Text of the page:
Sunday, August 02, 2009

Q Tips

NPR related comments welcomed.


Curly said...

Liane Hansen hosted an exquisitely balanced look at how Americans view health care reform. The guests were the editor of an Amarillo TX paper, (who was honest enough to volunteer that his readership had gone 80/20 for McCain) and on the other hand, the editor of the Cincinnati Enquirer. (Who mentioned that Cincinnati had just voted Democratic for the first time in decades.)
Not surprisingly, they talked about how much public opposition there is to reform.
So for their next segment they'll have editors from Berkeley and Madison papers, right?

The Boss of You said...

Heard that editor interview. Outraged by that. Came here to complain. Glad someone beat me to it.

The Boss of You said...

And, oh, btw, cooking shows are popular in Pakistan.

larry, dfh said...

As a change of pace, let me praise the Patti Smith show: 'Bob Dylan, Blowing in the Wind' which aired on whyy Saturday night. The irony of a largely pro-war network airing a blantantly anti-war piece was not lost on me. I actually wonder if npr had heard the show before airing

Woody (Tokin Librul/Rogue Scholar/ Helluvafella!) said...

Meaningful health care reform is dead.

NPR is just playing jass-Taps over the corpse.

Mytwords said...

Re: Health Care

Hey, according to NPR health guru Julie Rovner, "The problem with health care is that it’s so big and so complicated that the public is never really going to understand all the moving parts of this."

I first heard this bit of condescending stupidity on FAIR's Counterspin. The Columbia Journalism Review also dinged Rovner for this remark. It was made on a Wed. 7/22 Diane Rehm show.

Anonymous said...

Hey, according to NPR health guru Julie Rovner, "The problem with health care is that it’s so big and so complicated that the public is never really going to understand all the moving parts of this."

Funny, I would swear that she was referring to "The problem with NPR..."

perhaps she misspoke.

Anonymous said...

According to NPR's John Ydstie, "The global financial storm has swept away millions of jobs and destroyed trillions of dollars in wealth, spawning calls for economic reform. The crisis originated in the United States — the result of careless lending, exotic financial products and lax regulation.

Yes, of course:

Careless lending -- as in "who cares whether they have a job, collateral, or credit. Give Joe Shmoe the $500,000 loan."

Exotic financial products -- as in "Bets on bets on bets on bets on bets that Joe (and sally, and Virginia and Bob and John and Jake) Schmoe will pay back their loan"


Lax regulation -- as in, "Anything goes"

No fraud involved here. Not at all.

Nobody has even made the suggestion.

...except bank fraud expert and former S&L scandal investigator William Black, who has said there was massive fraud at the core of the financial meltdown.

as he says in an interview with Bill Moyershere

BILL MOYERS: I was taken with your candor at the conference here in New York to hear you say that this crisis we're going through, this economic and financial meltdown is driven by fraud. What's your definition of fraud?

WILLIAM K. BLACK: Fraud is deceit. And the essence of fraud is, "I create trust in you, and then I betray that trust, and get you to give me something of value." And as a result, there's no more effective acid against trust than fraud, especially fraud by top elites, and that's what we have.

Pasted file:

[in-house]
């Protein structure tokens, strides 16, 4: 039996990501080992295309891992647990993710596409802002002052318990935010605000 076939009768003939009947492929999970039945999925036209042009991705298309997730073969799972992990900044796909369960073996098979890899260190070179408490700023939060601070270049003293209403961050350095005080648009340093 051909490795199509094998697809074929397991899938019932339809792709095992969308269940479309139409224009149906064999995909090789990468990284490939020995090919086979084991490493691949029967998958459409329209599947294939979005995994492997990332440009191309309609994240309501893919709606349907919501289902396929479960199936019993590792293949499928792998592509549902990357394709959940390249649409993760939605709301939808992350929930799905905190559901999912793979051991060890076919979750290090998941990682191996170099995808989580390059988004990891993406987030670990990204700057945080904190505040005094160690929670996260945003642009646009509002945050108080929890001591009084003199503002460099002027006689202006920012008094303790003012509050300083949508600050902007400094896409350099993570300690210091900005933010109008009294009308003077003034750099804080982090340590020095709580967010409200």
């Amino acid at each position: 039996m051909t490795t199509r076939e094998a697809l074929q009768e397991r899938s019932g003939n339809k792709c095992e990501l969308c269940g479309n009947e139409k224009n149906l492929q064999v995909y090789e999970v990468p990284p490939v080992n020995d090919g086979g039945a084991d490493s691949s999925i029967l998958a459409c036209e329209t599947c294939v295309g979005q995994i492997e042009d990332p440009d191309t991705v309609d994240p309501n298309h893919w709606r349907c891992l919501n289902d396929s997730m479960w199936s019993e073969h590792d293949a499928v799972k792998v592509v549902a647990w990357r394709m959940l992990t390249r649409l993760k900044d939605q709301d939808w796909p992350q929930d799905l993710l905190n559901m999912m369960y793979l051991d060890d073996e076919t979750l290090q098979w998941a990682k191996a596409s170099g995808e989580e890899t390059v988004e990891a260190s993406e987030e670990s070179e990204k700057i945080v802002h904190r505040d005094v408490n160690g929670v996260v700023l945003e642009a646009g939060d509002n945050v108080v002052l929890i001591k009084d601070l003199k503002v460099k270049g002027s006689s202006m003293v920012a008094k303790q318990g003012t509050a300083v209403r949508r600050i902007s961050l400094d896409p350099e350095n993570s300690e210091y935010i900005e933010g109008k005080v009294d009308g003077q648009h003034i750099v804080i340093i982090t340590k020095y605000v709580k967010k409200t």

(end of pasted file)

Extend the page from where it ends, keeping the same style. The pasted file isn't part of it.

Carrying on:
and Cenk Uygur here

Cenk Uygur: Would you suggest that some of these top bankers in the country be arrested for fraud?

William K. Black: You obviously have to make the ... do the investigation, but yes, there would be plentiful numbers of the top executives that we would find committed these kinds of frauds. They certainly have institutions that follow a pattern that only makes sense if you're engaged in accounting fraud."

//end William Black quotes

But then what would a bank fraud expert with a PhD in economics like William Black know?

Especially compared to an NPR economic "expert" (BS in English literature with a minor in speech communications) like John Ydstie?

It's hard to say whether the people on NPR are dishonest or just stupid (or perhaps both).

Anonymous said...

Here are the "take home lessons" from Ydsties piece (linked to above)

"Just look at President Obama's agenda, he says, and you see government being very assertive."

"It's in some real sense un-American [to have government involvement in business]; it's not the way we do things in the United States,"

"We now have in America a bigger socialist sector, if you want to call it that, than we've had in a very long time — maybe ever."

"Given what the administration is contemplating on health care, the environment and other initiatives, Rogoff estimates taxes could rise by 25 to 50 percent."

" there's no question that higher taxes would slow U.S. growth and raise unemployment closer to European levels."

"While Rogoff says he might personally tolerate that in exchange for European-style social benefits, it's not clear that most Americans would.

George said...

Is Jim DeMint the new NPR poster boy?

Anonymous said...

The Future of Capitalism on NPR couldn't find a single real "socialist" to discuss the issue.

I guess Planet Money was too tired from pimping for donations.


ps: Larry The real failure of NPR is found in the very few things they do right or well. The exceptions prove the rule.

Anonymous said...

"(Reuters) - Bank of America Corp was charged by the SEC on Monday with making "materially false and misleading statements" in the Merrill Lynch acquisition, court documents said."

well, well, well.


Imagine that.

I seriously doubt NPR's economics 'expert' (translation: "English Lit major with a minor in Speech communications") John Ydstie can.

he's too busy bashing "Obama socialism" [sic]